• A policy enforcement engine to enable the processing, maintenance and policy management of the mobile device.
The authors of "Guidelines on Hardware-Rooted Security in ," Special Publication 800-164 (Draft) request comments to improve the draft. The publication may be downloaded from http://csrc.nist.gov/publications/PubsDrafts.html#SP-800-164. Please submit comments by December 14, 2012, to 800-164comments@nist.gov.

Explore further: Catch the northern lights with your mobile

add to favorites email to friend print save as pdf

Related Stories

NIST updates guidelines for mobile device security

Jul 11, 2012

The National Institute of Standards and Technology (NIST) has released a proposed update to its guidelines for securing mobile devices—such as smart phones and tablets—that are used by the federal government. NIST ...

Protecting computers at start-up: New NIST guidelines

Dec 21, 2011

A new draft computer security publication from the National Institute of Standards and Technology (NIST) provides guidance for vendors and security professionals as they work to protect personal computers as they start up.

Wake-up call: Draft security pub looks at cell phones, PDAs

Jul 10, 2008

In recent years cell phones and PDAs—"Personal Digital Assistants"—have exploded in power, performance and features. They now often boast expanded memory, cameras, Global Positioning System receivers and the ability to ...

Build safety into the very beginning of the computer system

Apr 29, 2011

A new publication from the National Institute of Standards and Technology (NIST) provides guidelines to secure the earliest stages of the computer boot process. Commonly known as the Basic Input/Output System (BIOS), this ...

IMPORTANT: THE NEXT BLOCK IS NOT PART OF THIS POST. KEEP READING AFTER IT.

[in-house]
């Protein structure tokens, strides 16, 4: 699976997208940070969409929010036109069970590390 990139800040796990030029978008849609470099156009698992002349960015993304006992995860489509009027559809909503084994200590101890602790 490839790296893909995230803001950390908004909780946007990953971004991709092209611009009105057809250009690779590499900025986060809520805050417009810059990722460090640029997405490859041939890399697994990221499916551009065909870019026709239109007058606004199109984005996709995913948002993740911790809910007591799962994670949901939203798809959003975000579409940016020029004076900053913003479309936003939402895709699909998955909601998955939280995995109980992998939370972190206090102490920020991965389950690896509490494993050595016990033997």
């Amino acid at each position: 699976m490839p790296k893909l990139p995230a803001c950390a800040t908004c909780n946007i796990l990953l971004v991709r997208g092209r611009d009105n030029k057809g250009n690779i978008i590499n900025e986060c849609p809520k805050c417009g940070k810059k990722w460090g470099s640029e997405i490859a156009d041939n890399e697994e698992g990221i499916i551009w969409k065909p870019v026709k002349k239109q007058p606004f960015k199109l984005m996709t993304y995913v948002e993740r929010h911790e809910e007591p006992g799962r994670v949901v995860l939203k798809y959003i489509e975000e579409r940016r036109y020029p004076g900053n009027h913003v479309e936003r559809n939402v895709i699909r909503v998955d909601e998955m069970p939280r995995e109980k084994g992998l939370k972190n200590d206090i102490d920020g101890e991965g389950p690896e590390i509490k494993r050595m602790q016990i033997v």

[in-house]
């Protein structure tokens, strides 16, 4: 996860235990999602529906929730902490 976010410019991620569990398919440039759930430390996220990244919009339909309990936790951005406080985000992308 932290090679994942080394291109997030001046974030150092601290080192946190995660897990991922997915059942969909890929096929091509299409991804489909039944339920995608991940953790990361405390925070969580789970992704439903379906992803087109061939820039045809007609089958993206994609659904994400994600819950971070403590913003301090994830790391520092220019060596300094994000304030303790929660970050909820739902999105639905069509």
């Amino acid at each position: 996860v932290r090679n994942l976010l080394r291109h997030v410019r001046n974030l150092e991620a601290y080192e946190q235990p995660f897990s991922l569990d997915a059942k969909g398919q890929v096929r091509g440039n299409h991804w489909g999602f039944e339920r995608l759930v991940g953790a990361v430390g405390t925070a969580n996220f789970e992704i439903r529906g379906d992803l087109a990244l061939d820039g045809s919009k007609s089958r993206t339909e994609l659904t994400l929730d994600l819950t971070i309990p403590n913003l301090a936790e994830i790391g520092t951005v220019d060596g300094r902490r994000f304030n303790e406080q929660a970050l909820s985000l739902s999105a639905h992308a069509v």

Recommended for you

Catch the northern lights with your mobile

Jan 26, 2015

Updates on the best opportunities to spot the Northern Lights in the UK are now available on a mobile phone app developed in association with scientists at Lancaster University.

App improves the safety of blind pedestrians in cities

Jan 22, 2015

Siemens is developing a system that helps blind and visually impaired people walk safely through cities. In cooperation with the Technical University of Braunschweig and several partners, Siemens is working ...

Nadella: Microsoft aspires to get consumers 'loving Windows'

Jan 22, 2015

Microsoft upped its bid to capture the hearts and minds of technology consumers Wednesday with Windows 10, announcing everything from free upgrades for the majority of Windows users to support for nascent holographic dis ...

WhatsApp adds messaging from Web

Jan 21, 2015

The popular mobile messaging application WhatsApp, acquired by Facebook last year for nearly $22 billion, unveiled a new service Wednesday for sending messages from a Web browser.

User comments : 0

Please sign in to add a comment. Registration is free, and takes less than a minute. Read more

Click here to reset your password.
Sign in to get notified via email when new comments are made.